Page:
Click here to meet some of our coolest crustacean residents!

Ten Amazing Cities from the Ancient World

ancientorigins:

image

From cities that lay hidden for millennia under desert sands, to Bronze Age metropolises, jungle cities, and entire complexes constructed on coral reefs, giant rocks, underground caverns, or carved into cliff faces, we feature ten amazing cities from the ancient world, though there are many, many more that continue to inspire and intrigue us in the modern day.

Read more …

did-you-kno:

A museum in Italy has Galileo’s middle finger on display. Source

did-you-kno:

A museum in Italy has Galileo’s middle finger on display. Source

shychemist:

heartoche:

wrinklefucker:

godtie:

fun fact: if a persons body odor smells good to you that means they have an immune system basically opposite of yours! this happens so the chances of finding a mate with the opposite immune system is greater and the chances that any offspring you produce together will have a stronger immune system is greater.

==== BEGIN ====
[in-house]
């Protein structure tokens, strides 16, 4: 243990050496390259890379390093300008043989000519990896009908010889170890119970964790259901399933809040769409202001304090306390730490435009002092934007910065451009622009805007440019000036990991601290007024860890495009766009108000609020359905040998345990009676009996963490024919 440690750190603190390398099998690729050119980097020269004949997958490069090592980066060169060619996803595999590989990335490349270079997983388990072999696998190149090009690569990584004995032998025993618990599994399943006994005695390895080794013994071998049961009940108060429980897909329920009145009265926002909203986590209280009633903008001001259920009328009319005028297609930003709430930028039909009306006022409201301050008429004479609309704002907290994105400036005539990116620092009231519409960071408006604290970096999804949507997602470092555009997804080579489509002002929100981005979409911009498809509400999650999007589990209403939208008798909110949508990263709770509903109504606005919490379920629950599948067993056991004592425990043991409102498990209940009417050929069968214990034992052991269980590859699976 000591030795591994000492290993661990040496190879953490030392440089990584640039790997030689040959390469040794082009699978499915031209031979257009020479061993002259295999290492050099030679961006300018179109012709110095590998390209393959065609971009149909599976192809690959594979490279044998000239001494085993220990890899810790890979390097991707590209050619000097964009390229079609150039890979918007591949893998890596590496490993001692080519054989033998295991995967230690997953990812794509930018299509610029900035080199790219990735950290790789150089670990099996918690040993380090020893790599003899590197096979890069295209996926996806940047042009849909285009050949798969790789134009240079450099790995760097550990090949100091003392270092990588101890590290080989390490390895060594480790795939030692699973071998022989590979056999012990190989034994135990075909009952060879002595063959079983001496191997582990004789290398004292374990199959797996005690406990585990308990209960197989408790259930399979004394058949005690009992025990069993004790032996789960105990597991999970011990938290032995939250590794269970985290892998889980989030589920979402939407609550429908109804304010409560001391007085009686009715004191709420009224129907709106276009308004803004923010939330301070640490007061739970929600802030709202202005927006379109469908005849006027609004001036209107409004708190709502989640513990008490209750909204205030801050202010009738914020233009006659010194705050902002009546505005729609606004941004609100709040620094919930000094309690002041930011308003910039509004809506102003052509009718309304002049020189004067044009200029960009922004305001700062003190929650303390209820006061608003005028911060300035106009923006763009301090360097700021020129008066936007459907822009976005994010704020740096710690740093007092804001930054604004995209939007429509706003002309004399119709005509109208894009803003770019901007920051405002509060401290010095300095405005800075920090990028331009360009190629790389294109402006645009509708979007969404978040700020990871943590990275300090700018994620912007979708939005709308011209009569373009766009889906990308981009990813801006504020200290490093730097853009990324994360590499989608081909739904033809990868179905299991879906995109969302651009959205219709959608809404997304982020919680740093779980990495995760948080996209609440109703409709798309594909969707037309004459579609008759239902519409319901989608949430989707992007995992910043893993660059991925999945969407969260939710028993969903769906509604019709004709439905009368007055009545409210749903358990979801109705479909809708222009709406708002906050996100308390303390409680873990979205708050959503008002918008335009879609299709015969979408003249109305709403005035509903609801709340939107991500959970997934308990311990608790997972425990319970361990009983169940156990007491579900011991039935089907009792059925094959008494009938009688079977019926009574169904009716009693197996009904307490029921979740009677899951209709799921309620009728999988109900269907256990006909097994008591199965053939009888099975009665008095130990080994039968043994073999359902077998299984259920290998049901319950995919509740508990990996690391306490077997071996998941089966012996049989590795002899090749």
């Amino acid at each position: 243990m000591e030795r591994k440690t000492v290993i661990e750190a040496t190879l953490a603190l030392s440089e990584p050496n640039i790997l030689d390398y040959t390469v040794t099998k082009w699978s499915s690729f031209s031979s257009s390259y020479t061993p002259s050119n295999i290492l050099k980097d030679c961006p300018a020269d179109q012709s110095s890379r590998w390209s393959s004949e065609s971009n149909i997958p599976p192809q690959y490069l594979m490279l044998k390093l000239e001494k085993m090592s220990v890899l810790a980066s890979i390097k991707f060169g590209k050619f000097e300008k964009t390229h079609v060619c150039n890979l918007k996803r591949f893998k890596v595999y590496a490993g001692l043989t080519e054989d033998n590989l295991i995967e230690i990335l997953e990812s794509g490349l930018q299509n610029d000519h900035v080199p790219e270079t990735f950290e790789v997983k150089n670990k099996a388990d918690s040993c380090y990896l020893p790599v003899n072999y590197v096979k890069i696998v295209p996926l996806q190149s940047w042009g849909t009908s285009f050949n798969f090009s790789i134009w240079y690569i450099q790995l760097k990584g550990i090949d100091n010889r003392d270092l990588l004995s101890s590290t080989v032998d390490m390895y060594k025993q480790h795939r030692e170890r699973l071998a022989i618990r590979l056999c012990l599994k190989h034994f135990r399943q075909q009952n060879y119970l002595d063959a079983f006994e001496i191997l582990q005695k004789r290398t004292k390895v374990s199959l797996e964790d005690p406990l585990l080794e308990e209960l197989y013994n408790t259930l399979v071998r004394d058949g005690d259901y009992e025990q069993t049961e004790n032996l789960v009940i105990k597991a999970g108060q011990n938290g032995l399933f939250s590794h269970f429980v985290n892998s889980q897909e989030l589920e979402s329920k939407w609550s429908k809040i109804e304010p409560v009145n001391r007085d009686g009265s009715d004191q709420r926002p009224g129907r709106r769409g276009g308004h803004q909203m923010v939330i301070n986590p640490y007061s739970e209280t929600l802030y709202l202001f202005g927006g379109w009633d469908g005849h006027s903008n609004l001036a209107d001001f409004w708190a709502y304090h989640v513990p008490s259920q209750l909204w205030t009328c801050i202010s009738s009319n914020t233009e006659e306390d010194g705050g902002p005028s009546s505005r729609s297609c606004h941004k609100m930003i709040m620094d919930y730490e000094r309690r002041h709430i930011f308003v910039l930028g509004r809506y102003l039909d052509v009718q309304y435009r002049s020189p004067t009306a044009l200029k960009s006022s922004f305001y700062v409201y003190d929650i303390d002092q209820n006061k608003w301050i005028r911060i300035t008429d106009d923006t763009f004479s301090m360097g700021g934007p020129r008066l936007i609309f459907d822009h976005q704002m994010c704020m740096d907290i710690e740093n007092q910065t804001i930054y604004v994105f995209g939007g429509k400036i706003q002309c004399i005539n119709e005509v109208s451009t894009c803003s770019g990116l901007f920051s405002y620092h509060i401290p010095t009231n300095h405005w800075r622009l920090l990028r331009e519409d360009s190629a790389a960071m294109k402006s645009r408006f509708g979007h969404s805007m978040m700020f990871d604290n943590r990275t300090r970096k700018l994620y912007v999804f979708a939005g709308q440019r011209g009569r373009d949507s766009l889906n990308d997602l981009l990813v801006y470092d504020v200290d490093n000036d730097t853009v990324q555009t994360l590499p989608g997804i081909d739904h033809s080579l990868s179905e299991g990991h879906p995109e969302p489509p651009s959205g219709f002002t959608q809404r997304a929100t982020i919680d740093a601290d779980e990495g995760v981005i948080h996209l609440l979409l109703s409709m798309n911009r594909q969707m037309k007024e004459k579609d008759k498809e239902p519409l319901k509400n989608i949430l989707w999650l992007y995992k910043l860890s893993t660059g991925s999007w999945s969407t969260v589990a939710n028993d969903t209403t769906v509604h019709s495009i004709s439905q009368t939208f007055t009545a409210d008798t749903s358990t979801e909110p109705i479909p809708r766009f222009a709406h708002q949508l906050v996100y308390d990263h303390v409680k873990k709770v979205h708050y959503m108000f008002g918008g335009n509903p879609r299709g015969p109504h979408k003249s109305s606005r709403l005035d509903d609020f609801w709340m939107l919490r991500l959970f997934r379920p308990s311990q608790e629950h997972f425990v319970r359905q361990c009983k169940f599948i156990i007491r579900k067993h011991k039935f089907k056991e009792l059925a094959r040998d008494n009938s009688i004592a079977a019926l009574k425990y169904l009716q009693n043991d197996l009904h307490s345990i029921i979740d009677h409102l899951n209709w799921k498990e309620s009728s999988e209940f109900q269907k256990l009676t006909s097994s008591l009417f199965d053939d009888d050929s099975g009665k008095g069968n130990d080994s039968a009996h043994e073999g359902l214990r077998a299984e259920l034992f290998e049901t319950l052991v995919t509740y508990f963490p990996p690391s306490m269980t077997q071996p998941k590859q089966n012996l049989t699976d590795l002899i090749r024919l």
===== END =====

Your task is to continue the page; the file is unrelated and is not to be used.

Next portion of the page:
this is fascinating

where’s the science i want a link

Here is the science:

Sweaty T-Shirts and Human Mate Choice

And, yes its true.

nubbsgalore:

every autumn, tens of millions of monarch butterflies travel to their ancestral winter roosts in mexico’s mountain fir forests, coating the trunks of the trees in the orange of their wings, and causing the branches to droop under their collective weight.

surfing winds from southern canada and the northern united states, and taking directional cues from the sun and magnetic poles, they travel 4,500 kilometres over two months to reach their hibernation grounds — a feat that still remains a bit of a mystery, but which has been going on for millions of years.